Professional Practice

How to Manage Stress and Anxiety in Difficult Times

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Art Education and the Coronavirus (COVID-19)

Stress is a normal part of life. We get excited or anxious about things, especially when we aren’t sure how they are going to turn out. However, there is normal stress, like the stomach butterflies you get before a job interview or presentation, and there is abnormal stress, the sense of looming dread when there is just too much uncertainty.

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The good news is that when it comes to managing both normal and more-than-normal stress, we have choices. We can choose to ignore, which often makes things worse, we can turn to unhealthy lifestyle choices, which again, can make things worse, or we can try our best to be informed and proactive in managing how we feel, how we react, and what we can do to protect ourselves from more stress. In fact, stress might even be good for you!

Instead of being scared of stress, why not see it in a different light? Look at stress as a visitor for the better. While our hyper-mode might not be fun, it can fuel some of our best work and clarity. Important to note: McGonigal’s research focuses on acute and short-term stress, not chronic and debilitating stress.

Read more:

2. Practice Empathy

When we are physically or emotionally isolated, we can lose connection. Empathy fuels connection. When it comes to school closures or communities making daily life changes, we are in this together. We have to choose to connect with ourselves deep down and connect with others. It is harder to connect with students when you are not right in front of them, but as educators, we can do the hard things.

Know how it feels to be a student and enroll in a Graduate Course.

3. Establish Good Habits

We know eating right and mindfulness are good for us, but we often underestimate how big oaf game-changer they actually are. Use The Five-Second Rule to establish a new habit.

For Healthy Eating Try: 

sign that says breathe

For more Mindfulness try: 

4. Declutter & Organize

Sometimes removing physical, mental and digital clutter can be a way of accomplishing two things at once—you feel in control of something and you make your life better in a tangible, visceral way.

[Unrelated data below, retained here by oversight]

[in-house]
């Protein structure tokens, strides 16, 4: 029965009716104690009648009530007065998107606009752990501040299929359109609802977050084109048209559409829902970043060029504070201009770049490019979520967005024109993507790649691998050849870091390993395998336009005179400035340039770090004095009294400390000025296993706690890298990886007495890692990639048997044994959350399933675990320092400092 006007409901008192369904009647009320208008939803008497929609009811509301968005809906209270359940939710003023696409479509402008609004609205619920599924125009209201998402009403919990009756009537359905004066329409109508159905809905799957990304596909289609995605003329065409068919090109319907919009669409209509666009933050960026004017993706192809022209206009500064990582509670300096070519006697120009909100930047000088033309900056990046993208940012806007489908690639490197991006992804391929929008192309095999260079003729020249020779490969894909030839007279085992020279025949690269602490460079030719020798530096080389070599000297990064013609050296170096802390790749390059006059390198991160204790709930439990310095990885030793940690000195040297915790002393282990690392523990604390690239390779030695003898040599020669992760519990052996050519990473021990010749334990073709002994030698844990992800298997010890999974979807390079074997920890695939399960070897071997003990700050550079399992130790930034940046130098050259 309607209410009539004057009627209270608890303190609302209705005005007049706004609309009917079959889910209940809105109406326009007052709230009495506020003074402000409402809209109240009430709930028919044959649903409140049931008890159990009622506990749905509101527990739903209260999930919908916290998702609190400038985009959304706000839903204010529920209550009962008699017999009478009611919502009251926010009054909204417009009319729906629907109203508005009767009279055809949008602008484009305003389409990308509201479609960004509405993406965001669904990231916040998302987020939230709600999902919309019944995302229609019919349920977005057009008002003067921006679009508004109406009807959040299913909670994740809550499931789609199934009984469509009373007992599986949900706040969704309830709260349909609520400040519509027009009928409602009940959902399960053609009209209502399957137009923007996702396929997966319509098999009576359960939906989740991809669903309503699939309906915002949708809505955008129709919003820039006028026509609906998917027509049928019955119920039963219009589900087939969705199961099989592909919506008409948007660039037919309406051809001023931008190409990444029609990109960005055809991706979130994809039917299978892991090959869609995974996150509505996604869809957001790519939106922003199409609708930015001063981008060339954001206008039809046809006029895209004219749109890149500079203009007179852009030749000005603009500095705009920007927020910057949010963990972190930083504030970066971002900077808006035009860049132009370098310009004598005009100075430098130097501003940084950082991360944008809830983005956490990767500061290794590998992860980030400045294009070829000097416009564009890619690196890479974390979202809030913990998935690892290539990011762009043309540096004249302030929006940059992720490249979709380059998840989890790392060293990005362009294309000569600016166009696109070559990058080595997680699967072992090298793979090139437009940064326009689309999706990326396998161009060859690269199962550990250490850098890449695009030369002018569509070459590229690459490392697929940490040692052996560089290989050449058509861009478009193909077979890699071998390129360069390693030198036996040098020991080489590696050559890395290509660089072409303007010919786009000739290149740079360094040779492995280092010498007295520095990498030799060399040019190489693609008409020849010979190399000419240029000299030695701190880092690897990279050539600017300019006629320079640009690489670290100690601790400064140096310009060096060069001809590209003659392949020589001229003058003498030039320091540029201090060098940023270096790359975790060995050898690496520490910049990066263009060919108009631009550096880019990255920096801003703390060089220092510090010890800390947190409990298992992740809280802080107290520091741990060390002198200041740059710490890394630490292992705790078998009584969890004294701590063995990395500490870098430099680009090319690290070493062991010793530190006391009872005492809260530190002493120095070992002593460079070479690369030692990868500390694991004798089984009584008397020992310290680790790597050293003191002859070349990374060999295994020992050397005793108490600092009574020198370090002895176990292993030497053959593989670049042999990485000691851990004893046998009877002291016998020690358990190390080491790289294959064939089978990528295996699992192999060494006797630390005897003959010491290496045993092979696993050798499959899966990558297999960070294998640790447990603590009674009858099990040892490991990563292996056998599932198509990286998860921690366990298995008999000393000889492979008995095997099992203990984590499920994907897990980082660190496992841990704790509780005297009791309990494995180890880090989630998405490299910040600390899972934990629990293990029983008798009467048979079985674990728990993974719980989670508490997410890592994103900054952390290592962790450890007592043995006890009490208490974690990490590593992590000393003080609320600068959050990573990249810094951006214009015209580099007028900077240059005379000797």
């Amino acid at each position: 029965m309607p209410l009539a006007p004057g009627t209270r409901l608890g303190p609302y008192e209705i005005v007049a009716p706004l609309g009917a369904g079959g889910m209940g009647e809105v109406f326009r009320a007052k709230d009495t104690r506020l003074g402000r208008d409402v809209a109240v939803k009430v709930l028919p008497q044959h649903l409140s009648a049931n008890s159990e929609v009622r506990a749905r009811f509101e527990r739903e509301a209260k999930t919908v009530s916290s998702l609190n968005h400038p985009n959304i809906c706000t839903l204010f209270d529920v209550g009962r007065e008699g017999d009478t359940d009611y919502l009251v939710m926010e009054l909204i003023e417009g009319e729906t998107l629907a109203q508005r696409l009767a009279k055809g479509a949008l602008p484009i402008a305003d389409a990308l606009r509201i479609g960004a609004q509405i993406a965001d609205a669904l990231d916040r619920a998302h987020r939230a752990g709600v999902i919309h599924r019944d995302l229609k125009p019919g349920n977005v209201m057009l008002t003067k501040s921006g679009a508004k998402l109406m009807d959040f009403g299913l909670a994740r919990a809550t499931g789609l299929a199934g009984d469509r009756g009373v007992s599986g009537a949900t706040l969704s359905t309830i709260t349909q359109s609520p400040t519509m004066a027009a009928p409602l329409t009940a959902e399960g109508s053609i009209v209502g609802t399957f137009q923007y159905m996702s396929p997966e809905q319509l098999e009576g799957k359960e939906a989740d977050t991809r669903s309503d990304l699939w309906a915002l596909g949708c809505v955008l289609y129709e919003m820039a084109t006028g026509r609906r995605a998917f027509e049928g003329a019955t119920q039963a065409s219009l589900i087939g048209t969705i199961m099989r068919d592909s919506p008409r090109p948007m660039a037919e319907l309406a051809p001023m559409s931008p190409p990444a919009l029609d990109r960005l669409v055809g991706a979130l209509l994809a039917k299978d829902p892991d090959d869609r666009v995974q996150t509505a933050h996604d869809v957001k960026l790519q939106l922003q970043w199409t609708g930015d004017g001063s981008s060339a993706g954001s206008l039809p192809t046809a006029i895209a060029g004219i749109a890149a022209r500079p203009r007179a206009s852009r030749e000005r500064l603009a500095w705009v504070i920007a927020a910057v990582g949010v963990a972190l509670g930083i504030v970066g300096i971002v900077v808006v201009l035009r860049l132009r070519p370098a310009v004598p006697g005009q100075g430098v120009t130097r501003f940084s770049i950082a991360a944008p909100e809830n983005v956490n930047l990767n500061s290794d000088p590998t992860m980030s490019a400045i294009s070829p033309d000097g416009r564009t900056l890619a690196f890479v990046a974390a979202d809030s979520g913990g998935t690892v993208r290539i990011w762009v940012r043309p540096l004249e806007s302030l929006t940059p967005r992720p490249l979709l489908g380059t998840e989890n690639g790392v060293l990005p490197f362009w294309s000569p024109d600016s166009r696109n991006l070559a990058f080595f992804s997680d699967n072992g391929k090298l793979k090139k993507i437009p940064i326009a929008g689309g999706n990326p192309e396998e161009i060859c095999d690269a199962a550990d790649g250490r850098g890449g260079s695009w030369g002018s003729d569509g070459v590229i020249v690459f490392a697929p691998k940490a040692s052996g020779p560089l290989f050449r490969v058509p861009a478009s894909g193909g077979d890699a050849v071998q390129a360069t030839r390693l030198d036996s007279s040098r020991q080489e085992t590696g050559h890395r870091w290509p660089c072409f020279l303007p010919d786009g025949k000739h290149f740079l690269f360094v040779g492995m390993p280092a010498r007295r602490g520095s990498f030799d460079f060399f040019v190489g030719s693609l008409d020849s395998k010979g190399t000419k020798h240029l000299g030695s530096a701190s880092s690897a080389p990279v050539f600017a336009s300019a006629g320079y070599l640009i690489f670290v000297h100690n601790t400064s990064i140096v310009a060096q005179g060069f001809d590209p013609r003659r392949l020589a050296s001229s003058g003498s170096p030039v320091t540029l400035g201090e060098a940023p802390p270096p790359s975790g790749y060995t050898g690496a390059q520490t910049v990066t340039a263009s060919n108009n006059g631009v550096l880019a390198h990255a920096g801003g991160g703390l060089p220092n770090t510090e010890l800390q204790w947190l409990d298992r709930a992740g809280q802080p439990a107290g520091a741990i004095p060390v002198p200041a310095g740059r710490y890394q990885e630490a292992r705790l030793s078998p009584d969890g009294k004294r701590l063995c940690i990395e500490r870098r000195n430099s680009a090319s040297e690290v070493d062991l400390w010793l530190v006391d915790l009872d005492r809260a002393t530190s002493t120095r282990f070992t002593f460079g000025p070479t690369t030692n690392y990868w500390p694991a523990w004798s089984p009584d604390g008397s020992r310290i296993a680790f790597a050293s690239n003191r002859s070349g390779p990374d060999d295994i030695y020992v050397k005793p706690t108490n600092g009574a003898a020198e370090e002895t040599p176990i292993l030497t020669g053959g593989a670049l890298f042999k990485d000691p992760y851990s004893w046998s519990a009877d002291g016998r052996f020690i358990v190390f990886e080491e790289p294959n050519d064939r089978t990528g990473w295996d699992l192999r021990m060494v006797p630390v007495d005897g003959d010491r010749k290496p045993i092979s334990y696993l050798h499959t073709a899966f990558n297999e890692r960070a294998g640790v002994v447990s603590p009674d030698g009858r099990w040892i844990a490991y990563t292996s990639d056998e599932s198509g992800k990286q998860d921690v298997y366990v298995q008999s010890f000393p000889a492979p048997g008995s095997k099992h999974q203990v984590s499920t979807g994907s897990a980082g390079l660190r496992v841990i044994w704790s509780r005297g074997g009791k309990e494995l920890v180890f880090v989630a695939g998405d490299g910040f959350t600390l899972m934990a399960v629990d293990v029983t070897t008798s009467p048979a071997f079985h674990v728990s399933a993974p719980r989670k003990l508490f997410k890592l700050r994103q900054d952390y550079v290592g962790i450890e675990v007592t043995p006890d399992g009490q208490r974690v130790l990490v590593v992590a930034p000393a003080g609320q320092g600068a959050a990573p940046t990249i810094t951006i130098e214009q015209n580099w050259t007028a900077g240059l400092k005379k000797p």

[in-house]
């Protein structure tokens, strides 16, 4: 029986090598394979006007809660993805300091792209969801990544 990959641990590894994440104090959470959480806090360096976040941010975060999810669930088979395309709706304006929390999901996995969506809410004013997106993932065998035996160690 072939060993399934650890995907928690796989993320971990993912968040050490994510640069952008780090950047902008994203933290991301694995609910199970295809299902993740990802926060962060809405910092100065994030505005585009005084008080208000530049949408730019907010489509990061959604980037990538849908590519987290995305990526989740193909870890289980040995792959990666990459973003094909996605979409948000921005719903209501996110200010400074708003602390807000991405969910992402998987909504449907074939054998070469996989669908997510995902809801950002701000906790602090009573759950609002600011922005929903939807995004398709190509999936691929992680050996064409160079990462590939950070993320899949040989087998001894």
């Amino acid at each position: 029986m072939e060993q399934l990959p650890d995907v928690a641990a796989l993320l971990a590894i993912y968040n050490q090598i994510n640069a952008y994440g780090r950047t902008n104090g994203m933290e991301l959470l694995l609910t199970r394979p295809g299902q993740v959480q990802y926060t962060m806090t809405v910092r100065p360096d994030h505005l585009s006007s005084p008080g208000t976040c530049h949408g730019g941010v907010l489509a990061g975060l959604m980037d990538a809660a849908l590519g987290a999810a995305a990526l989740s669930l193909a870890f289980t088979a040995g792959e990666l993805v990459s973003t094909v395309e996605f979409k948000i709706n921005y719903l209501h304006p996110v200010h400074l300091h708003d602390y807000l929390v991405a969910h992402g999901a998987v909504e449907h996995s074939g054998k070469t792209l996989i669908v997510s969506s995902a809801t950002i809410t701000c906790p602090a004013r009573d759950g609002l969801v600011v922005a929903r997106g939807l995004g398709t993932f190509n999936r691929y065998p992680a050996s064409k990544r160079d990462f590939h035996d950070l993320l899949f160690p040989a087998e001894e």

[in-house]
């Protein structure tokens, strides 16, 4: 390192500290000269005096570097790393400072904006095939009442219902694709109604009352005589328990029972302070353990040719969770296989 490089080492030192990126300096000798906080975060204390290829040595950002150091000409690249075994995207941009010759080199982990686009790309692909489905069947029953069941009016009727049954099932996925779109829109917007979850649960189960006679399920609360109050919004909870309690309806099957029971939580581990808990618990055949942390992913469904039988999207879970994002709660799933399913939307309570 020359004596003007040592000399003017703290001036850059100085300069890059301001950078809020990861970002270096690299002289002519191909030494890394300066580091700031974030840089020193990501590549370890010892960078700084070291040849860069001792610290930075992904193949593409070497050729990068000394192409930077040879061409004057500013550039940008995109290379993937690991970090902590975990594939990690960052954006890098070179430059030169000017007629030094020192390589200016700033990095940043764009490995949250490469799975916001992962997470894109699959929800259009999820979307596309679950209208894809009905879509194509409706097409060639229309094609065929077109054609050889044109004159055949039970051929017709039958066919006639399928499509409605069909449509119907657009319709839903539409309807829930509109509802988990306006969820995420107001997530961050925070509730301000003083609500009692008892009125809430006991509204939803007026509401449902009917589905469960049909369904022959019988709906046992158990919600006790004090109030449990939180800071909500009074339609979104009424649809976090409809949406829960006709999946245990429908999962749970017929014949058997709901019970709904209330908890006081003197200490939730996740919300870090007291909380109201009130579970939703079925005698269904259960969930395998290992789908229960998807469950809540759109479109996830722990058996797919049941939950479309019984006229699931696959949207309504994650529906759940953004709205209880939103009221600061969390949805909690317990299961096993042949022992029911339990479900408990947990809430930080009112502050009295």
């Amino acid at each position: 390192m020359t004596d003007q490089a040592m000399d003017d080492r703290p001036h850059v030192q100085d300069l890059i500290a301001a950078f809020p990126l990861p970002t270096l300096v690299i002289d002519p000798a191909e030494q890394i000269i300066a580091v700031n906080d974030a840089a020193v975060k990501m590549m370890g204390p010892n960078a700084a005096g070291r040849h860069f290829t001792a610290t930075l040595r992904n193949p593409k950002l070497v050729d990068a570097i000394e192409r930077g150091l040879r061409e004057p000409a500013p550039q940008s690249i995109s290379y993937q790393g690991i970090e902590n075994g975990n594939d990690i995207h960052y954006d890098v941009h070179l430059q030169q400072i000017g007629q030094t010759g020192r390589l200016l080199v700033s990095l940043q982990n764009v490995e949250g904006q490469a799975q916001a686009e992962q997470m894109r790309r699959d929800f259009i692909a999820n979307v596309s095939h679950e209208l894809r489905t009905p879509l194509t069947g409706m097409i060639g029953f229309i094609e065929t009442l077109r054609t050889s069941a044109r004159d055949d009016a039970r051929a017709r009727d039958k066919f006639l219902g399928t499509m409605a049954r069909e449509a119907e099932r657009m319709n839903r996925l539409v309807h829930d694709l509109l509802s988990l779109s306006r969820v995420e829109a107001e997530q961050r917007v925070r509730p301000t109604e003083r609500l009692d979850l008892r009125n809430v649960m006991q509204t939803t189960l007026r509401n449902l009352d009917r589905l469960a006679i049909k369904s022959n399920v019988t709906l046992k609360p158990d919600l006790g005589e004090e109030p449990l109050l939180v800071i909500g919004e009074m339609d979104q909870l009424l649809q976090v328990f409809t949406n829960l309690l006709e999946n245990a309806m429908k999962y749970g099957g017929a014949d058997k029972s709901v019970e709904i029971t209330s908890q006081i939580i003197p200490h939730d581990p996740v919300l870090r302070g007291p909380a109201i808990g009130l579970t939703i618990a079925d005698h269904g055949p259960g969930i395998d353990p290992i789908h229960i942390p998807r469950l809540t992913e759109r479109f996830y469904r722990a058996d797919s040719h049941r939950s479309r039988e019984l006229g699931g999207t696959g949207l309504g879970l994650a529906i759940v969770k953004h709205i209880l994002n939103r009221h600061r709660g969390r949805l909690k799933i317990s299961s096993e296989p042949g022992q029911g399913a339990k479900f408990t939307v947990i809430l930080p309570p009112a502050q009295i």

Try taking control by: 

  • Organizing your home (closets, cupboards, refrigerator, storage)
  • Deep clean and dust (shelves, drawers, fans)
  • Journal and write all your thoughts
  • Delete unnecessary emails
  • Organize photos and order photo books
  • Go through and sort your physical and online documents

5. Plan Ahead

The act of planning can quite the barking voice of panic. Even if your plans do not fully develop or finished as you thought, it is essential to be proactive. It is almost like telling stress to take a hike while you take care of something now.

Get ahead by: 


6. Make Art

Make creating art a new habit. It’s not just about creativity; it is also about your health. Choose the media you have access to. Carve out fifteen minutes a day to create. Explore new ways of creating.

Start creating by:

7. Move Your Body

Whether it is walking, running, lifting weights, dancing in your living room, or yoga, physical activity accomplishes so much more than blood flow. It releases endorphins, allows you to appropriately react to stress, and can be fun!

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Ways to move: 

Stress is normal, but it easily can change how it feels for us to act normally. The above list is not prescriptive, nor will it cure any overwhelming situations or feelings you have. Hopefully, however, it gives you some new perspective and resources to help you navigate life regardless of the stresses and anxieties you may have.

What is your best stress management tool? 

How do you help your students navigate stress? 

Magazine articles and podcasts are opinions of professional education contributors and do not necessarily represent the position of the Art of Education University (AOEU) or its academic offerings. Contributors use terms in the way they are most often talked about in the scope of their educational experiences.


Cassidy Reinken

Cassidy Reinken, an art educator, is a former AOEU Writer. She enjoys helping students solve problems and reach their potential.

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